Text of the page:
Saturday, November 25, 2006
Cognitive Bias Exposed!
So I grabbed the camera and when out in search of more ladybird beetles. There are a lot of them around now, and I was noticing variations in coloration. I guess you could say I was hoping to confirm with new photographic evidence some half-baked theory or illusion of a theory I had in mind. So, at the onset I was burdened with Confirmation Bias, the tendency to seek and interpret information in a way that confirm's one's bias.
I think I usually get the best results photographing insects when I don't have any sort of expectation or goal in mind, or maybe I'm just suffering from the Clustering Illusion. It does seem like more interesting buggies appear when I'm not looking for anything specific! Sometimes, though, I fall victim to the Illusion of Control, and think just because I have now decided to go photograph a thing the thing must be there. There were no ladybird beetles available to be photographed this particular afternoon in the area in which I was observing.
So, concluding there were no bugs to be seen (the Focusing Effect convinced me: too much emphasis placed on ladybirds, coloring the entire event in failure), I half-heartedly snapped a couple shots of this photogenic mid-autumn decay scene with chewed up salvia leaf and some anisodontea seed pods anyway, so the trip to the backyard wouldn't be a complete waste. In a twisted way, this was the Self Fulfilling Prophecy in action: Aside from this day's emphasis on coccinellids, my primal bias is that bugs are interesting and there must be bugs present even if I can't see them right now. By taking these last couple of photos, I have confirmed this bias.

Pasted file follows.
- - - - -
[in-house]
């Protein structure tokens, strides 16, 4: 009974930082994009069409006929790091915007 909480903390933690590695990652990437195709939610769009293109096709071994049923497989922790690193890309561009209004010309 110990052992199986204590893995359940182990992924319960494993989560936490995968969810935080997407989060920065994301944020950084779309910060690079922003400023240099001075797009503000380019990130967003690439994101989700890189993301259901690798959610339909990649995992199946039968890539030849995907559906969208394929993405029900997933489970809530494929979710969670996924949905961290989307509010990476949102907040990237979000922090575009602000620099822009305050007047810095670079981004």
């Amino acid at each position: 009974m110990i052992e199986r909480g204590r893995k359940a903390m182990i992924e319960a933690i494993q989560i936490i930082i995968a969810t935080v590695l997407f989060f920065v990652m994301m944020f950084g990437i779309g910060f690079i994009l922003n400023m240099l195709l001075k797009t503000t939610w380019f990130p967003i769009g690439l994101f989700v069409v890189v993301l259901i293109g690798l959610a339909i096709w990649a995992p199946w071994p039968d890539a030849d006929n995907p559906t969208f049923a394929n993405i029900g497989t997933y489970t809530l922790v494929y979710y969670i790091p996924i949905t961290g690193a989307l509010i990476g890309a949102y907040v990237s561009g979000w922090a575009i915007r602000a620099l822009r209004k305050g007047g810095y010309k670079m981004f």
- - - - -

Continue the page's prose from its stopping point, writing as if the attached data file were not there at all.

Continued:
Back at the computer after sundown, I took a look and finally noticed the katydid nymph and a beetle of some sort in this scene, sadly out of focus but definitely there. Selective Perception, where one's expectations effect one's ability to perceive, had actually prevented me from seeing these guys out in the field. That's too bad, because the beetle looks like something interesting. Aha, next time I can venture forth camera in hand in search of this particular unknown beetle . . . or maybe not.
It's a bit disheartening to be confronted with one's own biases, and it's more than a bit scary to have it proven that actually perception (Seeing!) can be blocked by preconceived notions. Check out this list for yourself, and see how many types of fuzzy thinking you are subject to. I guess my personal favorite is the Lake Wobegon Effect: because as everyone knows, I am well above average.